I had a question in my exam:

Which of the following can be the $n$-factor of $\ce{P4O6}?$

A. 8
B. 9
C. 10
D. 12

I went for options A and B as in cold water $1$ mole of $\ce{P4O6}$ on hydrolysis give $4$ moles of $\ce{H3PO3}$, whereas in hot water it gives $3$ moles of $\ce{H3PO4}$ and $1$ mole of $\ce{PH3}$, thus getting $n$-factor $8$ and $9,$ respectively.

However, the answer given is A, B and C. How can the $n$-factor be $10?$

  • $\begingroup$ Assuming the n-factor is a measure of dissociation, what happens when you dissolve (for instance) H3PO4 in water? $\endgroup$ – sjb-2812 Nov 18 '19 at 14:36
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    $\begingroup$ Whoever designed this question doesn't understand the equivalent weight concept. Equivalent weight is dependent on a reaction. So the key question is n-factor for which reaction? $\endgroup$ – M. Farooq Nov 18 '19 at 14:41
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    $\begingroup$ @sjb-2812, n factor is very old concept of equivalent weights which is still taught in India. It has nothing to do with dissociation. $\endgroup$ – M. Farooq Nov 18 '19 at 14:42
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    $\begingroup$ Anyway it is necessary that Zenix tells us what is the n-factor, for him. $\endgroup$ – Maurice Nov 18 '19 at 16:54

As M. Farooq pointed in the comments, the concept of $n$-factor is applied to the reactions a given compound participates in, namely of the following types:

  1. acid-base, neutralization (in a context of Arrhenius approach, i.e. the amount of transported hydronium ions);
  2. redox (total change in oxidation state per mole of the substance);
  3. precipitation and double decomposition reactions.

This concept is so rarely used these days that I actually had to look this up to refresh my memory.

Apparently, $\ce{P4O6}$ doesn't have any protons to transfer, so the first category is irrelevant. I also don't think that the question counts basicity of the acids that can be formed by hydrolysis or decomposition of $\ce{P4O6}$ in water, so I doubt your reasoning is relevant to this question.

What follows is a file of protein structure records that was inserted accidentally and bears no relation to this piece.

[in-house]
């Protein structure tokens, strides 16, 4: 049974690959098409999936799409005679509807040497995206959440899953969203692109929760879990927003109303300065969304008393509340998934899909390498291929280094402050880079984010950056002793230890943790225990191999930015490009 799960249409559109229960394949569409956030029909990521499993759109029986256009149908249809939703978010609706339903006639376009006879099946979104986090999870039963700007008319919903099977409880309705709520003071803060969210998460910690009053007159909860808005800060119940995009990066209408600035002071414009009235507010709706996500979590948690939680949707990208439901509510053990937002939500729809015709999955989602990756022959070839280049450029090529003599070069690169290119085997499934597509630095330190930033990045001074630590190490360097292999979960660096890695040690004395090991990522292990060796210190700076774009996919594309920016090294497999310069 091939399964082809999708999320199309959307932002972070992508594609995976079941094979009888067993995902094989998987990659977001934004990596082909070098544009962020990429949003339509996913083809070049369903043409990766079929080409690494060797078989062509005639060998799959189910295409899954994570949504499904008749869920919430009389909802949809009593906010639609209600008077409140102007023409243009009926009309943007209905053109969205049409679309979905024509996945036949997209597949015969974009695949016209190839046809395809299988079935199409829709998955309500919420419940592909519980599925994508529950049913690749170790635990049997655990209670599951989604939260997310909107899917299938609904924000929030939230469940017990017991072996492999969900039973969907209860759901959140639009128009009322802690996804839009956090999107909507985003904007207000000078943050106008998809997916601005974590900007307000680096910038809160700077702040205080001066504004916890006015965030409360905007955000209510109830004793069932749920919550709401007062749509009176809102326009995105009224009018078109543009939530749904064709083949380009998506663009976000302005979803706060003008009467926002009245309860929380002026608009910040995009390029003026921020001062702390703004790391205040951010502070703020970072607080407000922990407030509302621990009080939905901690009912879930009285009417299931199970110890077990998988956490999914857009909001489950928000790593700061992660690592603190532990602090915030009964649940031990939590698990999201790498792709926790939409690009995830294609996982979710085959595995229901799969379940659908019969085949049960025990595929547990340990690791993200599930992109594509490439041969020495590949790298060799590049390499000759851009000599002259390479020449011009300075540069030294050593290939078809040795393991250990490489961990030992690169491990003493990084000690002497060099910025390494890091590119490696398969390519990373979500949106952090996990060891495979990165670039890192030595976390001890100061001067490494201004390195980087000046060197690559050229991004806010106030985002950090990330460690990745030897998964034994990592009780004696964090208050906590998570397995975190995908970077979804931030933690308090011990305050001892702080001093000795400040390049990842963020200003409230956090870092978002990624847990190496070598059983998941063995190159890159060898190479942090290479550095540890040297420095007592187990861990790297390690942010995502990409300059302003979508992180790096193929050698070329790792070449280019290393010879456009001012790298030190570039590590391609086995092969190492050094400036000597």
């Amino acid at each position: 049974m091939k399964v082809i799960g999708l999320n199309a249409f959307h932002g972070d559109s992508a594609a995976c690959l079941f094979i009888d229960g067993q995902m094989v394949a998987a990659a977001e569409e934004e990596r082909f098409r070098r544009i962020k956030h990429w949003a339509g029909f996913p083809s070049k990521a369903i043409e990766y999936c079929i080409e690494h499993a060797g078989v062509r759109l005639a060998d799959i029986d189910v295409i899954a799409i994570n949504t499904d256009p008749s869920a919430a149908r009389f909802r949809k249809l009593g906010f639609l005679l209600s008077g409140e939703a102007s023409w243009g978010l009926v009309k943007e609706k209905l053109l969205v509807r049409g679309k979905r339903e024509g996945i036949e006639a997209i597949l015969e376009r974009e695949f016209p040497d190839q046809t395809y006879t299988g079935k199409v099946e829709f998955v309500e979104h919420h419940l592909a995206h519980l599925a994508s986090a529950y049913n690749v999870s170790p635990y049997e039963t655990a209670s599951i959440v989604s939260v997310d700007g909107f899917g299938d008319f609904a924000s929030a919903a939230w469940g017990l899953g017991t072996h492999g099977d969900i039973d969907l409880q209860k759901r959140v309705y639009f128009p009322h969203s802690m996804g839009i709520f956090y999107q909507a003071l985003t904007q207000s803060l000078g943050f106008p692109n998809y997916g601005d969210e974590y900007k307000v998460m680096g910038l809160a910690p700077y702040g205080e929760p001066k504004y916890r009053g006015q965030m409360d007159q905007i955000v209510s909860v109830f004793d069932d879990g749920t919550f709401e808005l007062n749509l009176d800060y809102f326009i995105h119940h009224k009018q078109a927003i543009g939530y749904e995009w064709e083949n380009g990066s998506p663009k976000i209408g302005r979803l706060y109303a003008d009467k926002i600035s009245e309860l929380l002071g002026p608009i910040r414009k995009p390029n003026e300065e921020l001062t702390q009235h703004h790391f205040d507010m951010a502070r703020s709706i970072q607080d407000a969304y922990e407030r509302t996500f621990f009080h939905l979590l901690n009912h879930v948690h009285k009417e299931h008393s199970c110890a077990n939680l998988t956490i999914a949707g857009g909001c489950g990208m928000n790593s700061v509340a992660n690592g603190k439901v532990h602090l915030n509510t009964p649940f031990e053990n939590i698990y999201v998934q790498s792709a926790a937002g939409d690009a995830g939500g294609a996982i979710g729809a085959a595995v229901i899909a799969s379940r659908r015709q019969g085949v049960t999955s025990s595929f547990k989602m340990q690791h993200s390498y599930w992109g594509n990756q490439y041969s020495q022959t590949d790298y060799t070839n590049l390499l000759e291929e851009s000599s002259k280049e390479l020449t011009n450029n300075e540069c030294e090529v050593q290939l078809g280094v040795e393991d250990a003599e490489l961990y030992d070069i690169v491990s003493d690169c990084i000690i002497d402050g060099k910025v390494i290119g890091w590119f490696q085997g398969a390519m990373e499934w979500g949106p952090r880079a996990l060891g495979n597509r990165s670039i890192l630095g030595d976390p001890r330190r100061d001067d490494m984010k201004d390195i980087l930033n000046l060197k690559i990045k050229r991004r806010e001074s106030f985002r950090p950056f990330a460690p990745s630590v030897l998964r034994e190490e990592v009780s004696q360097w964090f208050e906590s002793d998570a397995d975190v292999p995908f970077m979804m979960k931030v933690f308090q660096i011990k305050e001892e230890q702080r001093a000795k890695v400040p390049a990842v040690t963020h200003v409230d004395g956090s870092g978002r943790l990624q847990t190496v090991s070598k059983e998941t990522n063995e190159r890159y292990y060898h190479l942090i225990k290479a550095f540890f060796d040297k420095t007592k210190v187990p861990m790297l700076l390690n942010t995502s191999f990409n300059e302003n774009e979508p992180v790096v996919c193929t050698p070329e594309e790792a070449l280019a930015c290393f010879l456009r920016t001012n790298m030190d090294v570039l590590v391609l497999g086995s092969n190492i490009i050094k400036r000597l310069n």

Besides, in hot water there is also elementary phosphorous among the products, and the stoichiometry is going to be quite different and won't justify $n$-factor $9.$ However, since the decomposition of $\ce{P4O6}$ in hot water is in fact a redox reaction:

$$\ce{6 \overset{+3}{P}_4O6(s) + 24 H2O(l) ->[Δ] 8 \overset{0}{P}(s, red) + 15 H3\overset{+5}{P}O4(aq) + \overset{-3}{P}H3(g)}\tag{R1}$$

$$n\text{-factor}(\ce{P4O6}) = \frac{8 × |3- 0| + 15 × |3 - 5| + 1 × |3 - (-3)|}{6} = 10\tag{1}$$

which explains answer C.

Oxidation with oxygen, another redox reaction, explains answer A:

$$\ce{\overset{+3}{P}_4O6(s) + 2 O2(g) ->[\pu{50 - 120 °C}] \overset{+5}{P}_4O10(s)}\tag{R2}$$

$$n\text{-factor}(\ce{P4O6}) = 4 × |3 - 5| = 8\tag{2}$$

Another redox reaction, for example, thermal decomposition in vacuum, could also demonstrate another $n$-factor:

$$\ce{4 \overset{+3}{P}_4O6(s) + 2 O2(g) ->[\pu{210 - 250 °C}] 3 \overset{+3}{P}_2\overset{+5}{P}_2O8 + 4 \overset{0}{P}(s,red)}\tag{R3}$$

$$n\text{-factor}(\ce{P4O6}) = \frac{3 × 2 × |3 - 5| + 4 × |3 - 0|}{4} = 6\tag{3}$$

And so on, so it looks like the question requires you to come up with the examples of the reactions that would be impossible for the listed $n$-factors. I think this is an unjust choice for an exam as oxy-compounds of phosphorous have rich chemistry and I still cannot come up with the suitable process for the $n$-factor $9$.


The reactions are adapted from [1, pp. 167]; they can also be found in Russian and German Wikipedia articles on phosphorous(III) oxide.


  1. R. A. Lidin, V. A. Molochko, and L. L. Andreeva, Reactivity of Inorganic Substances, 3rd ed.; Khimia: Moscow, 2000. (in Russian)
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